Pope Benedict heads to Mexico on Friday for a six-day trip that culminates in Cuba. That stop is controversial because Cuban dissidents fighting for democracy need the pope as an ally, but the church hasn't shown much willingness to take on the government.Benedict's visit comes 14 years after Pope John Paul II became the first pontiff to visit the tiny island, where 60 percent of the population is Catholic. Dictator Fidel Castro ditched his battle fatigues and donned a suit to greet the pope at the airport.

Although many said the once-icy relations between Cuba's Communist Party and the Catholic Church thawed because of that visit, I would argue that not much changed. Cuba later eliminated references to atheism in its constitution and opened doors for greater numbers of religious believers to join the Communist Party, but is that really progress?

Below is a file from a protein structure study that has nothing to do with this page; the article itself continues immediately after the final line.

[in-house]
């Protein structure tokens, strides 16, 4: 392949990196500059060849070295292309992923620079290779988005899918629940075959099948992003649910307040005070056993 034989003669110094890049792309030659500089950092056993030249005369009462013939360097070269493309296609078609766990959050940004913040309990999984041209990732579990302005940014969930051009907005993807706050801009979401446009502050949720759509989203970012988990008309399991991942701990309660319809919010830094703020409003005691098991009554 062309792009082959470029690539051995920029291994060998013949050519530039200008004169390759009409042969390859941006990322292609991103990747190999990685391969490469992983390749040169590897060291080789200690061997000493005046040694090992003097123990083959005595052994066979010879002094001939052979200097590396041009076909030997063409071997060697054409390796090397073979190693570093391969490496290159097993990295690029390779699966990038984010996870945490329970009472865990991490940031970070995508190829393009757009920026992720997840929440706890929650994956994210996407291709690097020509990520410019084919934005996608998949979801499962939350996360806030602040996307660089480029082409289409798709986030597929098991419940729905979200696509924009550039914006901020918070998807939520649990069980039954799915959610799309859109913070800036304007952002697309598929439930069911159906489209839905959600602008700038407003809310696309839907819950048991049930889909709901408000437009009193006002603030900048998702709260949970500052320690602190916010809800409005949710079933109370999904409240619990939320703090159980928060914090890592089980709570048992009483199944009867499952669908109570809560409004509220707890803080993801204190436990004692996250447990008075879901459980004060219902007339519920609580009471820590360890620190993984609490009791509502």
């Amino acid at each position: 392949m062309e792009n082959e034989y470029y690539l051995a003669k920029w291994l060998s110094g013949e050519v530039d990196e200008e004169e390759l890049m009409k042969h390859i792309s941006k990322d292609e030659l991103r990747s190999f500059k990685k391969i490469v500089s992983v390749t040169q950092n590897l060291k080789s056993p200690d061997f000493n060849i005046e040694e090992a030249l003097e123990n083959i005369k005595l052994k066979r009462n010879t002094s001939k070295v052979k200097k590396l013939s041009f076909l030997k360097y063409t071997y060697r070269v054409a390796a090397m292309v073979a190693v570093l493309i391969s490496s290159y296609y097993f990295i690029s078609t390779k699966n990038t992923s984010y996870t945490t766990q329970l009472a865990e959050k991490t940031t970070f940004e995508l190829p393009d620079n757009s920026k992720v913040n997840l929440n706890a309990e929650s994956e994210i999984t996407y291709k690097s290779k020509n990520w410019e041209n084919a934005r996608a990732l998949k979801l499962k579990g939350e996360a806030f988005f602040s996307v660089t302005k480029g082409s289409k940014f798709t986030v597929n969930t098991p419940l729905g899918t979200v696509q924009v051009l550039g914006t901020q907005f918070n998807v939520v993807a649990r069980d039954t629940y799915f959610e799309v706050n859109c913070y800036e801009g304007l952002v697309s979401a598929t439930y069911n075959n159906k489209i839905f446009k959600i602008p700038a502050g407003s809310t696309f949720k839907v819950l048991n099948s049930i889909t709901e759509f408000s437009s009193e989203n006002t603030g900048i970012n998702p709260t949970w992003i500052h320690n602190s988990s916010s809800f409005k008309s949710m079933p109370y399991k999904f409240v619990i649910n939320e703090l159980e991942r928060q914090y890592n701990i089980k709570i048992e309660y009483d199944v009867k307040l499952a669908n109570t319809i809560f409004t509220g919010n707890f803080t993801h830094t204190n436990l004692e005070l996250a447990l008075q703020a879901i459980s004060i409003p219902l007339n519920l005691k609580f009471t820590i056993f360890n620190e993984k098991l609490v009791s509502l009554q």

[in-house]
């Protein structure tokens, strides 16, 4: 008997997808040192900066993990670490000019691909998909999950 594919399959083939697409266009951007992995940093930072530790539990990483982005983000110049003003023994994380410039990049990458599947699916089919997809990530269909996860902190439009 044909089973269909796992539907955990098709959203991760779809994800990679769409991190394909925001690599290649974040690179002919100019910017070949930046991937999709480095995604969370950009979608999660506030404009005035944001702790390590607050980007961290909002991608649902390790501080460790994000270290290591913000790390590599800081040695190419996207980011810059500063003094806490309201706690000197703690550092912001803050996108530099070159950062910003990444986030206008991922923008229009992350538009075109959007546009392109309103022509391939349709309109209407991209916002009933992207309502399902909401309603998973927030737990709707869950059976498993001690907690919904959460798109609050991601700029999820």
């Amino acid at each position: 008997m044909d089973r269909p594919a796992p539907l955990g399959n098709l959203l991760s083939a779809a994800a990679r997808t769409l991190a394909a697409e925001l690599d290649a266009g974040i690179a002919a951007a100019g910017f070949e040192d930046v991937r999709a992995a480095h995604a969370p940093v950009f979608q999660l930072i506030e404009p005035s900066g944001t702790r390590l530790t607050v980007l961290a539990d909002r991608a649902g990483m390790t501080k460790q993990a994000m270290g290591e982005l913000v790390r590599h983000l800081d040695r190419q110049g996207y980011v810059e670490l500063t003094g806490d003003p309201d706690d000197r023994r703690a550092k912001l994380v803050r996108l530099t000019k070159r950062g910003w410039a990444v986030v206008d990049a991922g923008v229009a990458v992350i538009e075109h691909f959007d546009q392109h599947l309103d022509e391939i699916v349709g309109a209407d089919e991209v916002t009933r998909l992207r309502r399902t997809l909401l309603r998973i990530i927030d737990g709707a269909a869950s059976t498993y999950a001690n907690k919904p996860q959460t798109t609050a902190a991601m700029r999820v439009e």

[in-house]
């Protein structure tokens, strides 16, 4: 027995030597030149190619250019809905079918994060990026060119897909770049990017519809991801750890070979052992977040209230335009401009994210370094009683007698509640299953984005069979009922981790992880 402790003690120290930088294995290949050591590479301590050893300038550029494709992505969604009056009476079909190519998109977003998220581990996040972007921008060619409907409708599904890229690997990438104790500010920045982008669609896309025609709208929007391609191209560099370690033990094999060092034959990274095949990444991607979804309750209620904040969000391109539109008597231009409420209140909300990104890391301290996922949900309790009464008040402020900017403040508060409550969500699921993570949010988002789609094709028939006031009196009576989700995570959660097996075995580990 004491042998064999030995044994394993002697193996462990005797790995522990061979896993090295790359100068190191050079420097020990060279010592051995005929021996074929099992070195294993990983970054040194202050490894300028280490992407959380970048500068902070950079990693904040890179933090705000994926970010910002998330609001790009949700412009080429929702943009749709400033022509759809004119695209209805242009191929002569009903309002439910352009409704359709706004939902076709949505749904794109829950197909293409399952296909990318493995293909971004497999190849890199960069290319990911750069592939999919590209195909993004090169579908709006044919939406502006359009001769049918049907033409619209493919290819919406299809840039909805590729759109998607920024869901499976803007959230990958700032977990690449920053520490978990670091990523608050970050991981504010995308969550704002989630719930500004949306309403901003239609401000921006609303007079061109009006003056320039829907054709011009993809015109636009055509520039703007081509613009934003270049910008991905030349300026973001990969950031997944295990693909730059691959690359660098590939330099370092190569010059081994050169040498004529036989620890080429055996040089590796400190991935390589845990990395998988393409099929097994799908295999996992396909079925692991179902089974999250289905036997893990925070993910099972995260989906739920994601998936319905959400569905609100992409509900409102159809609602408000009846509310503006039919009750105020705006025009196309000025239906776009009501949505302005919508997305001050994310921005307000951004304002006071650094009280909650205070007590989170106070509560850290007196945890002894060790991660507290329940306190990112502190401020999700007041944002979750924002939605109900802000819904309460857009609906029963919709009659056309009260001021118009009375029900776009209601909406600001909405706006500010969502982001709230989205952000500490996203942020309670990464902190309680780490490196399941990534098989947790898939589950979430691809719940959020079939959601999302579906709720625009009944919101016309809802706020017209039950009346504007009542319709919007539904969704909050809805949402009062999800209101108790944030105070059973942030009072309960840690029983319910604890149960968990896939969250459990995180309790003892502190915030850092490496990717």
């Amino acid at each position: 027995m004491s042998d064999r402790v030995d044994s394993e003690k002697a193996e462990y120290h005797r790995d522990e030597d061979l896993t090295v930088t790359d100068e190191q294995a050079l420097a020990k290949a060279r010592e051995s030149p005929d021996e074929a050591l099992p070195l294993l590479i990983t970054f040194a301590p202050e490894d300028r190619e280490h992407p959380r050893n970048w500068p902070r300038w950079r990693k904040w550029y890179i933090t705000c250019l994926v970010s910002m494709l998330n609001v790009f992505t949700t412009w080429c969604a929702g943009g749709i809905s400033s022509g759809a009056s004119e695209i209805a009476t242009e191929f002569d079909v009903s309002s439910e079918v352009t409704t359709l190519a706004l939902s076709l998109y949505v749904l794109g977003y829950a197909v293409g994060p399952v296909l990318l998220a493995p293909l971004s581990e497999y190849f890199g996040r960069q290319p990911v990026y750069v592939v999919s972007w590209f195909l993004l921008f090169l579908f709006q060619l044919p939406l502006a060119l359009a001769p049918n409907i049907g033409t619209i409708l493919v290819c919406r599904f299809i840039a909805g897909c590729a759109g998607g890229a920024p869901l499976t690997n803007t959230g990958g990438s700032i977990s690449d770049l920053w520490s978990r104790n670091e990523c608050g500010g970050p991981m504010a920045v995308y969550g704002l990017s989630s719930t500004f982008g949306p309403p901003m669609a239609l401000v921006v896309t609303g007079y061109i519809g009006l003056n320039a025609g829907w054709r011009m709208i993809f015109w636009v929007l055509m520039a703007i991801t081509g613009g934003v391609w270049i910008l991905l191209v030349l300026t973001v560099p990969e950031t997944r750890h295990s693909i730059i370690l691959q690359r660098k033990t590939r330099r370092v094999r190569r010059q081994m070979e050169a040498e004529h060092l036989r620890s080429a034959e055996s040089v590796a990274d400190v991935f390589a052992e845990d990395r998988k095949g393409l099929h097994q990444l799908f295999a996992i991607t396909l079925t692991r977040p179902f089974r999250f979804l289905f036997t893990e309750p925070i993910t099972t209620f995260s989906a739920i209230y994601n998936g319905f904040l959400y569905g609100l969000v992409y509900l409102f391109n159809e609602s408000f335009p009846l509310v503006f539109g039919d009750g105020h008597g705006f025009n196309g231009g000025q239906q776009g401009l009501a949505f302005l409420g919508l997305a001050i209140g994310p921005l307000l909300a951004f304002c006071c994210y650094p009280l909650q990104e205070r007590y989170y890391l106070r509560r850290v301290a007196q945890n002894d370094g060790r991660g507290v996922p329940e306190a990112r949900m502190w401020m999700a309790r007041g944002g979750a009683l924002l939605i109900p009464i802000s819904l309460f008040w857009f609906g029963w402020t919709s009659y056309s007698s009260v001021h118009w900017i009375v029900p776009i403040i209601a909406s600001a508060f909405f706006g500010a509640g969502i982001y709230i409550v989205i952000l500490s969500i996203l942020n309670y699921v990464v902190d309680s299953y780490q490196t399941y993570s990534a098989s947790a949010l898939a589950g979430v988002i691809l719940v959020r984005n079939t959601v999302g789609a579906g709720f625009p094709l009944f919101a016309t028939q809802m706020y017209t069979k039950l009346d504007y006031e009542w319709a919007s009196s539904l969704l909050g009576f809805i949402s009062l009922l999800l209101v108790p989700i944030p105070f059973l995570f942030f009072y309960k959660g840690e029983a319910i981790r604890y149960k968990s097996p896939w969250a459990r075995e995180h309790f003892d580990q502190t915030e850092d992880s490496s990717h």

Although the church's numbers are strong in Cuba, it's clearly smarting. Before the revolution in 1959, more than 700 priests served on the island. Today, there are fewer than 400, and many aren't Cuban.

For the 84-year-old Benedict, health is a concern, and his visit will likely be viewed as a goodwill gesture to pump up the faithful more than anything else. Even in his younger days, he exuded none of the charisma that turned John Paul into something of a rock star. Still, Catholics will rally behind Benedict because of his position.

Benedict isn't scheduled to meet with the 85-year-old Castro, who stepped down from power in 2006 because of illness, though many expect it to happen. Publicly, it's Castro's brother, Raul, who will be handling the government's papal outreach. He was elected president in 2008.

The Vatican's stated impetus for Benedict's visit is the 400th anniversary of what the church says was an apparition of the Virgin Mary, known as Our Lady of Charity in Cuba. She's the patron saint of the island.


Susan Hogan is a Star Tribune editorial writer.